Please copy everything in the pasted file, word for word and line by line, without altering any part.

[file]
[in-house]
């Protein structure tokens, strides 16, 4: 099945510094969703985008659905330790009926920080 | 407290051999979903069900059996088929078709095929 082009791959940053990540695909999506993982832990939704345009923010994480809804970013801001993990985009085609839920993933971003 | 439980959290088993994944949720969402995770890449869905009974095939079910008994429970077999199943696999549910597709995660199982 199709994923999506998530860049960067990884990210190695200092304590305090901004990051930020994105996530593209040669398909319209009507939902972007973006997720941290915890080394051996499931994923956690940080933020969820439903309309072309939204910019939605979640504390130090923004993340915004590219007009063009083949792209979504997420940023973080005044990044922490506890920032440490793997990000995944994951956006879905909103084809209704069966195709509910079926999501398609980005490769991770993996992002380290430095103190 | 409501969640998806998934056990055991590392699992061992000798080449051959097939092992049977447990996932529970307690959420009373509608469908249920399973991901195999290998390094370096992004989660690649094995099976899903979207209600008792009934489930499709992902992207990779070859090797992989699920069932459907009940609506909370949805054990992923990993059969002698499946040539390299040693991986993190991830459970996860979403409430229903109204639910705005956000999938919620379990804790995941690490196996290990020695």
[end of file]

[in-house]
């Protein structure tokens, strides 16, 4: 099945510094969703985008659905330790009926920080 | 407290051999979903069900059996088929078709095929 082009791959940053990540695909999506993982832990939704345009923010994480809804970013801001993990985009085609839920993933971003 | 439980959290088993994944949720969402995770890449869905009974095939079910008994429970077999199943696999549910597709995660199982 199709994923999506998530860049960067990884990210190695200092304590305090901004990051930020994105996530593209040669398909319209009507939902972007973006997720941290915890080394051996499931994923956690940080933020969820439903309309072309939204910019939605979640504390130090923004993340915004590219007009063009083949792209979504997420940023973080005044990044922490506890920032440490793997990000995944994951956006879905909103084809209704069966195709509910079926999501398609980005490769991770993996992002380290430095103190 | 409501969640998806998934056990055991590392699992061992000798080449051959097939092992049977447990996932529970307690959420009373509608469908249920399973991901195999290998390094370096992004989660690649094995099976899903979207209600008792009934489930499709992902992207990779070859090797992989699920069932459907009940609506909370949805054990992923990993059969002698499946040539390299040693991986993190991830459970996860979403409430229903109204639910705005956000999938919620379990804790995941690490196996290990020695």